(ANN ARBOR, Mich.) – Advising the restaurants on their customers? Romaine quiet.
The government is still investigating how romaine lettuce from Yuma, Arizona, was apparently contaminated with E. coli bacteria. At least 84 people have been diagnosed in 19 states this week, according to the US Centers for Disease Control and Prevention.
But in many restaurants across the country, Romaine is still on the menu. Both family businesses and big chains say they have aligned with suppliers and are confident that their romaine comes from places that are not affected by E. coli. If you're not sure, replace Romaine with iceberg and other salads.
"We asked a lot of people where we got our salad," said Armando Ayala, manager of Cavatore Italian Restaurant in Houston. Cavatore offers three dinner salads ̵
As it turns out, a lot of Romaine comes from California, which grows 74 percent of the national salad, according to the US Department of Agriculture. Even Salad and Go, a chain of 12 restaurants in Arizona, gets their salad from California.
Just Salad, which has 28 locations in New York, New Jersey, Philadelphia and Chicago, says that this week saw a business surge a social media flash to reassure customers that his novel from Salinas, California is coming. Supply chain manager Janani Lee said Just Salad already had five other types of lettuce but recently iceberg for people who were still worried.
Katie Calabrese and her friend, Amanda Larsen, both threw Romaine at home, but it did not stop their salad addiction. On Thursday, they were waiting in a restaurant in Sweetgreen, Philadelphia.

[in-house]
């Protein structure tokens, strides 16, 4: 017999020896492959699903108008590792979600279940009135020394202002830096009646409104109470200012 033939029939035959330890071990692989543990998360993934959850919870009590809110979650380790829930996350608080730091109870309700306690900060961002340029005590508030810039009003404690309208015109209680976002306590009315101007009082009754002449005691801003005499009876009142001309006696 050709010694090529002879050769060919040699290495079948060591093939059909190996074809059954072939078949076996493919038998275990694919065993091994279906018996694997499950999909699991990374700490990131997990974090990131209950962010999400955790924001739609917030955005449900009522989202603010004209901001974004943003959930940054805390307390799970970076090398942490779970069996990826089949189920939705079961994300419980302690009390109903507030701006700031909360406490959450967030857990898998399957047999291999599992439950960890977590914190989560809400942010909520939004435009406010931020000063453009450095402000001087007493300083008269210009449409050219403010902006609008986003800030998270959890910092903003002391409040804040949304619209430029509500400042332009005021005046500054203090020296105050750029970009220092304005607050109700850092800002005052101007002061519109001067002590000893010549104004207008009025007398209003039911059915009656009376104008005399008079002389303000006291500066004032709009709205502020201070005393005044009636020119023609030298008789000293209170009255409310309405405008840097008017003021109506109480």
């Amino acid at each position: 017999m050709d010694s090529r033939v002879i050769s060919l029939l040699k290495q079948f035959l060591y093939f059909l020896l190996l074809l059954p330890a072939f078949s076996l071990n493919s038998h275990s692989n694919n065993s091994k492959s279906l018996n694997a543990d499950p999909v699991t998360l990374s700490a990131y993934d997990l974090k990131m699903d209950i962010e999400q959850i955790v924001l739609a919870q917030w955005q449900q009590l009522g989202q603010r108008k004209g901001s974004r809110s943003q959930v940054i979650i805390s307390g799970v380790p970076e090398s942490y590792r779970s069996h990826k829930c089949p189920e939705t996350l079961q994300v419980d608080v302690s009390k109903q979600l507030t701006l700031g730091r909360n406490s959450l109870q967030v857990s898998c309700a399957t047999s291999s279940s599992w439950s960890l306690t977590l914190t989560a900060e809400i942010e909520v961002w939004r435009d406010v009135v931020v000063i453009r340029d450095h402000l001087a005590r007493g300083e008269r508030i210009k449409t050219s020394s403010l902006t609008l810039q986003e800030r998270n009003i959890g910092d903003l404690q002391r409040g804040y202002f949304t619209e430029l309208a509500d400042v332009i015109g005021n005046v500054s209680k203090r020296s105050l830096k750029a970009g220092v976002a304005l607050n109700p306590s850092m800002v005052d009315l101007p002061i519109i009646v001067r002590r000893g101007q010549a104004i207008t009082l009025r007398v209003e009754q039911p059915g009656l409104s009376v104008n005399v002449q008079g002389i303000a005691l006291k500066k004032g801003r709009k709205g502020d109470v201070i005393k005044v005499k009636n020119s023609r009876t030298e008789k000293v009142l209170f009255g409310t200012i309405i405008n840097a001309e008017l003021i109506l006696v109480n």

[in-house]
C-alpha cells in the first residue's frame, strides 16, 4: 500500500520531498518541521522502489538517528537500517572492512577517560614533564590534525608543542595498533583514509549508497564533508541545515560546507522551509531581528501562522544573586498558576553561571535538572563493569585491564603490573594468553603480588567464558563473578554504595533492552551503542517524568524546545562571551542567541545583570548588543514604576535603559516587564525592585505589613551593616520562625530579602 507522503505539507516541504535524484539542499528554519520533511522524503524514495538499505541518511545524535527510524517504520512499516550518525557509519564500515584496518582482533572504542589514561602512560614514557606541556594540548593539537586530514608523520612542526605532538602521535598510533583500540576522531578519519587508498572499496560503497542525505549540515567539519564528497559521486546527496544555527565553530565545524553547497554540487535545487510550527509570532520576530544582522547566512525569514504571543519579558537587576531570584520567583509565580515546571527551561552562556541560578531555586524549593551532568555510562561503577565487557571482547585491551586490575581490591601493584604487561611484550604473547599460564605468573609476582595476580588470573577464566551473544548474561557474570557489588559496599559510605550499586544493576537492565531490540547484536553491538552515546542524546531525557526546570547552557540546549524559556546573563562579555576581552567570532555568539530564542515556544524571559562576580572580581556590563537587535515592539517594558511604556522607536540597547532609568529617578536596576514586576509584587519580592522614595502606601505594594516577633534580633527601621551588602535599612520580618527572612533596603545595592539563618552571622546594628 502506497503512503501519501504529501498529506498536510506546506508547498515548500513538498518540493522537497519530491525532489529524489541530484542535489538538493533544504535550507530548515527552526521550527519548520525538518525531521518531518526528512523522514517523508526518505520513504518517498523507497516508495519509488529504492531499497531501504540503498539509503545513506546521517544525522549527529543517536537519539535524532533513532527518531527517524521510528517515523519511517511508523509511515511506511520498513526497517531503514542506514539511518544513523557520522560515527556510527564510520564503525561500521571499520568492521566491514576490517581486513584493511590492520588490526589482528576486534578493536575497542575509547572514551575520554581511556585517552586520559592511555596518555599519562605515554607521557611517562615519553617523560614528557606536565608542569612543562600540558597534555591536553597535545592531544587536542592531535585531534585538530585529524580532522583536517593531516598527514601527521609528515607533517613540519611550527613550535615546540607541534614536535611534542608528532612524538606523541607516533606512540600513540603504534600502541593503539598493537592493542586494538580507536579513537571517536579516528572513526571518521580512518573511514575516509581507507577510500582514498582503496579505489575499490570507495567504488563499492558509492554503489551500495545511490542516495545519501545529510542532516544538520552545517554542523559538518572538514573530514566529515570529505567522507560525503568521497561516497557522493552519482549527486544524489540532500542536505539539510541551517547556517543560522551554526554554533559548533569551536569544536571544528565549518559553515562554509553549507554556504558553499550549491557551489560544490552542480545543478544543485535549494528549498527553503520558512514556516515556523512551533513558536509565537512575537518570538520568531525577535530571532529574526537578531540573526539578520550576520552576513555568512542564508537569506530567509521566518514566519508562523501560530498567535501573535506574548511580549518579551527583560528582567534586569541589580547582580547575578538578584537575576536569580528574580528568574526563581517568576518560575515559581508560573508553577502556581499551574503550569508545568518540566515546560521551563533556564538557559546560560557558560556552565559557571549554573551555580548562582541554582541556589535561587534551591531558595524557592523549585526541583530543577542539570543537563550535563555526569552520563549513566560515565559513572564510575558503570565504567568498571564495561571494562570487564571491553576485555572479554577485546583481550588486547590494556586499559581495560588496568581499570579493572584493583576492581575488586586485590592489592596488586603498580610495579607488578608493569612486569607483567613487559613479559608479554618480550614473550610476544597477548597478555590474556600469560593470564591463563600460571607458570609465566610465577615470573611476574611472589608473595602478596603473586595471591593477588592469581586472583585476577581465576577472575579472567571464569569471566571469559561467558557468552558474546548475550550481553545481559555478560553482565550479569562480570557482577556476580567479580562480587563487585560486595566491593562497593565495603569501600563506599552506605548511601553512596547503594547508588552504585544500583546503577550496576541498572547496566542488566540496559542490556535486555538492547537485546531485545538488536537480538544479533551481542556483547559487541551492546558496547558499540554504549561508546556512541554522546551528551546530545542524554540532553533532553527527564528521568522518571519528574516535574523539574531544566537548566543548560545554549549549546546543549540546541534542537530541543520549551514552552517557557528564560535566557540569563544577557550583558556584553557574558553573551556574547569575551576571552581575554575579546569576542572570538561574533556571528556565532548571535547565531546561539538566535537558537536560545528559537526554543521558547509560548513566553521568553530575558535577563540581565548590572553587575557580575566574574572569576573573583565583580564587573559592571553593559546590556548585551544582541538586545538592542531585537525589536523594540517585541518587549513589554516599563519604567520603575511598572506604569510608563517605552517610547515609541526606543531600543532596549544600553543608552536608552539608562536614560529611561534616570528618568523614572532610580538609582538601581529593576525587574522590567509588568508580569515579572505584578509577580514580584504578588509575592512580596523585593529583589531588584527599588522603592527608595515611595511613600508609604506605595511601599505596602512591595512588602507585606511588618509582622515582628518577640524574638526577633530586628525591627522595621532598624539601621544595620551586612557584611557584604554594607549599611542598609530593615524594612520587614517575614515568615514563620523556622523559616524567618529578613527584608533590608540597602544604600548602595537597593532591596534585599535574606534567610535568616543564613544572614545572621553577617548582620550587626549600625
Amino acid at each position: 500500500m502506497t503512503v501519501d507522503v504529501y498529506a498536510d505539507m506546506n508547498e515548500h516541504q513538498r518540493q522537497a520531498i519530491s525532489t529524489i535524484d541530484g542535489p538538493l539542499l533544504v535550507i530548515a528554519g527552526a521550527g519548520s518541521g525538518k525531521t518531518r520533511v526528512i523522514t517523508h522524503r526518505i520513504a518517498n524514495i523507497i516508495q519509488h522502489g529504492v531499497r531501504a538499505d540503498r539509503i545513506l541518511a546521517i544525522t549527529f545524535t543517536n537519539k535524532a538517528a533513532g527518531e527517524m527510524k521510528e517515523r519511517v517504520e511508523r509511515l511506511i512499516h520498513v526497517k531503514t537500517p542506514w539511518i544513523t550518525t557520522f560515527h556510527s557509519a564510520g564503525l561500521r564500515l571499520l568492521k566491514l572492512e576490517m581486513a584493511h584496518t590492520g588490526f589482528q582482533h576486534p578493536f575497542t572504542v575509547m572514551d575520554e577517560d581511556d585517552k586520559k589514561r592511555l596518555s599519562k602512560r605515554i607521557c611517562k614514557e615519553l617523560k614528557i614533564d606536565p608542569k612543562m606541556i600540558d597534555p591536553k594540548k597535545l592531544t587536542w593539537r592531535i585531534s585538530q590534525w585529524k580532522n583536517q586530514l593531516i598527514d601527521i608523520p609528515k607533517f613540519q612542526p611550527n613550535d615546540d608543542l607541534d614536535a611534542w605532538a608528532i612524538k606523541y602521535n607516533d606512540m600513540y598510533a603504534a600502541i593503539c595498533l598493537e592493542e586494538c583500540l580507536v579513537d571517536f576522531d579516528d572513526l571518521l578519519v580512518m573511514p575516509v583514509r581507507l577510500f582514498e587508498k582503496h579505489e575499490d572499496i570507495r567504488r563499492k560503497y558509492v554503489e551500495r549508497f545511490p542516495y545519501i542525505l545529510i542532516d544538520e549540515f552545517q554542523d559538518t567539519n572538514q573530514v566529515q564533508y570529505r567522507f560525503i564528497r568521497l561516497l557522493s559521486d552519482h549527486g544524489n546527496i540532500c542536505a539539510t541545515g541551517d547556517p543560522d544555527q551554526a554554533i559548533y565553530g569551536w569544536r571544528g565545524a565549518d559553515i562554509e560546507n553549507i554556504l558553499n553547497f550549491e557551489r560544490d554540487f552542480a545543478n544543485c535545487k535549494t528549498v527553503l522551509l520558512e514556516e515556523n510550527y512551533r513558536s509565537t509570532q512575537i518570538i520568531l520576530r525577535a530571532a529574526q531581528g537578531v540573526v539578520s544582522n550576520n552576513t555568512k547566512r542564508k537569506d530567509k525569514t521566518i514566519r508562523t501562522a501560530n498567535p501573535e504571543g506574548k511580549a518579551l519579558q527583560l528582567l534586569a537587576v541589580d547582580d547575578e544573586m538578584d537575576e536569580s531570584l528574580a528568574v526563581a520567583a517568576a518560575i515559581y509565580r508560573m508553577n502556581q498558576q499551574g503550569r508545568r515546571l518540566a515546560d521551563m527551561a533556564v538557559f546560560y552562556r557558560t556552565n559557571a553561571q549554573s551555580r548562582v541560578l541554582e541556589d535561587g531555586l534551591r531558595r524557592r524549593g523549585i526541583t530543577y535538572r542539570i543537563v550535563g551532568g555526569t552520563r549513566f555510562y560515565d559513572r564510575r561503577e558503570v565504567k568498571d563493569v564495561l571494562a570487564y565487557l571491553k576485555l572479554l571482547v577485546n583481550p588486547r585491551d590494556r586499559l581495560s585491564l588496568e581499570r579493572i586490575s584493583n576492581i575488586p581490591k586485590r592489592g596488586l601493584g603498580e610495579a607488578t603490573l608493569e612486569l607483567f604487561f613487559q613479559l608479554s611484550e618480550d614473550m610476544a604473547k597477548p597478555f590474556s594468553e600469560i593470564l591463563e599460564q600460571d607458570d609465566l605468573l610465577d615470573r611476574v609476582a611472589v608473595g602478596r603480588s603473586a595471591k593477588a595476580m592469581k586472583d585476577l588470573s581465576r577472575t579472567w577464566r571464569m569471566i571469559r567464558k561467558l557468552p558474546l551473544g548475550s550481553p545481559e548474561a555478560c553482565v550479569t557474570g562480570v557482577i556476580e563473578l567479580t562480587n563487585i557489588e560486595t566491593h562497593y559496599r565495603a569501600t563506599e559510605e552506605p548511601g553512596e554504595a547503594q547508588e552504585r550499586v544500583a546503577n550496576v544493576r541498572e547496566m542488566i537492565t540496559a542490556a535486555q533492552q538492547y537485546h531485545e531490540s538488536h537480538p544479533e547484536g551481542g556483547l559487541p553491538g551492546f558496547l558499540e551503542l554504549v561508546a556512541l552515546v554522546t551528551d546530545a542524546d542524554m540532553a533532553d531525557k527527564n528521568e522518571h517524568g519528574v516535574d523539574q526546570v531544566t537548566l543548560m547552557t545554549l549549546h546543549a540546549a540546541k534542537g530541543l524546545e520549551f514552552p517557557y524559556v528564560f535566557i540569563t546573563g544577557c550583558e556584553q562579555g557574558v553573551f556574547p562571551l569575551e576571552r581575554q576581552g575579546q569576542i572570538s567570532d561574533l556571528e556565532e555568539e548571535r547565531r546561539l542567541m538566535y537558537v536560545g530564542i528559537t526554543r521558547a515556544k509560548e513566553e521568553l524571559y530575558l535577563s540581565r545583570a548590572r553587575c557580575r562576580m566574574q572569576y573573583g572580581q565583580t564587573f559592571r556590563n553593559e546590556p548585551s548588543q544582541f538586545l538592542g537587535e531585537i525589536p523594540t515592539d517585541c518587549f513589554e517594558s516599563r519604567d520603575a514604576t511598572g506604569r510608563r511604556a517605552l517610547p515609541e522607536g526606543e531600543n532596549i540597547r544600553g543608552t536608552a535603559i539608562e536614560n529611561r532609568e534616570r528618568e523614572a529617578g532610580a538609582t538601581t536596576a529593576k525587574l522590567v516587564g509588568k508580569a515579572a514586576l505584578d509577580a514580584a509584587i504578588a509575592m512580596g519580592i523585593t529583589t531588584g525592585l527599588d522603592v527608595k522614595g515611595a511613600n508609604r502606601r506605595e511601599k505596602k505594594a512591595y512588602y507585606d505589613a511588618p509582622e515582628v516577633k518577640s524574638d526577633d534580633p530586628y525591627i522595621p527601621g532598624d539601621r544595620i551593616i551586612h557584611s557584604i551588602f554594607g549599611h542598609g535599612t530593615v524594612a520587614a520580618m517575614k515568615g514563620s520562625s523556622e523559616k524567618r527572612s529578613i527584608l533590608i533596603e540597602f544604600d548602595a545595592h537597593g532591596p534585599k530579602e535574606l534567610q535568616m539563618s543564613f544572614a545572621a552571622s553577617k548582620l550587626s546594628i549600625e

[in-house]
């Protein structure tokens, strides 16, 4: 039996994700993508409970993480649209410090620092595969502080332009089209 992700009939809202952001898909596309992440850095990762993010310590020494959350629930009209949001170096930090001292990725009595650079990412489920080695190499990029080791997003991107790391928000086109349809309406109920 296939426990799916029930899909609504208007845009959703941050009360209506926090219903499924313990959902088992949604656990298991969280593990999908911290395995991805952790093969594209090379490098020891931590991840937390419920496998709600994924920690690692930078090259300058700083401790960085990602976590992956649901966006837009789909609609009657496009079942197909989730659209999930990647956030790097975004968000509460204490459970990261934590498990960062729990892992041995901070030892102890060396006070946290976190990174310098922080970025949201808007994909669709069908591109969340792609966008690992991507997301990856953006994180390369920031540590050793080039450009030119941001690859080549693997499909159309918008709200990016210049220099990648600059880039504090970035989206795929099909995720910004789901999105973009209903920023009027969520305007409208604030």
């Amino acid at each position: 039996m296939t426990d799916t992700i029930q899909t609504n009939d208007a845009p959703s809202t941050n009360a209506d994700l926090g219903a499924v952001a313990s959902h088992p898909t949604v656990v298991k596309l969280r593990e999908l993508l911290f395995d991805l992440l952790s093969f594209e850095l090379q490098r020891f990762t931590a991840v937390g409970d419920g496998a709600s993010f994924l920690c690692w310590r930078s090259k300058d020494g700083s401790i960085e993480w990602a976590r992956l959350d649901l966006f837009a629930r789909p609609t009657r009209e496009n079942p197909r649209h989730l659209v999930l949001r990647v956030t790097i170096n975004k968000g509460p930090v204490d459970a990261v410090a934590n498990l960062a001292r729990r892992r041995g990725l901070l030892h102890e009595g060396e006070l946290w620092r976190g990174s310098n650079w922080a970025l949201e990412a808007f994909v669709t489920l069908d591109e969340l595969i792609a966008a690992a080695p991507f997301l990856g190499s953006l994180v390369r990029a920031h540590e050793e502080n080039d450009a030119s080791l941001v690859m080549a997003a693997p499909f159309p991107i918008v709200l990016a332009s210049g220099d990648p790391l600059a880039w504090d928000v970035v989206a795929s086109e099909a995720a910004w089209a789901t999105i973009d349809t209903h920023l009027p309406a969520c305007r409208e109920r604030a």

"I definitely do non-Romain decisions," Calabrese said.
"I eat kale," Larsen said.
The CDC announced for the first time on April 10 a multistage outbreak of E. coli. Late last week, she advised customers, grocers and restaurants, not to eat whole heads of romaine or salad mixes that may contain Romans unless they knew they were not. Cultivated in Yuma.
The government is still investigating this outbreak. But generally, E. coli is spread by human or animal fecal matter, contaminated water or improper handling.
Salads UP, which has two restaurants in Ann Arbor, Michigan, and Madison, Wisconsin, says it did not have to get rid of much Romaine, as it gets deliveries almost daily. For the time being, Romaine has been replaced by iceberg, says Robert Mayer, co-founder of Salads UP.
"The customers do not care about the temporary solution, and in general they appreciate that we take preventative measures," he said. The burrito chain Chipotle also temporarily stopped serving Romaine last weekend, but the California-sourced Romaine was back on the menu on Monday.
McDonald's, Wendy's and Chick-fil-A say that none of the Roma in their US stores comes from Yuma. But Chick-fil-A says it makes some salads with other salads or does not offer them because of a lack of Romaine.
Frog Holler, a greengrocer who sells to restaurants in Michigan, says all of his Romaine come from California. But many customers have not ordered it because of the fear. Iceberg orders rose slightly. Others would only take Romaine with an official statement that it was safe, said Brittany Savela, an office assistant.
Then Frog Holler had to get bogged down for about a week when his own suppliers stopped shipping Romaine
I just could not get my hands on it, "she said, but now it's back to normal. 19659002] It might be difficult for the farmers to make up any gaps in Roman times at this time of the year, as the planting schedules have already been fixed.
On Thursday, the fifth generation At Judge Farm in Puyallup, Washington, they planted Workers the first Roma harvest of the season to be harvested around June 1. Tim Richter and his son Timothy grow along with other crops also romaine lettuce, red leaf and green lettuce, selling most of their salad to large grocery chains.
They hope that the E. coli question will soon be clarified and that people will realize that the problem is not related to all romaine lettuce He says they use conventional fertilizers – not manure – and irrigate with well water to ensure their harvest.
"The biggest testament is that we eat it," said Timothy Richter.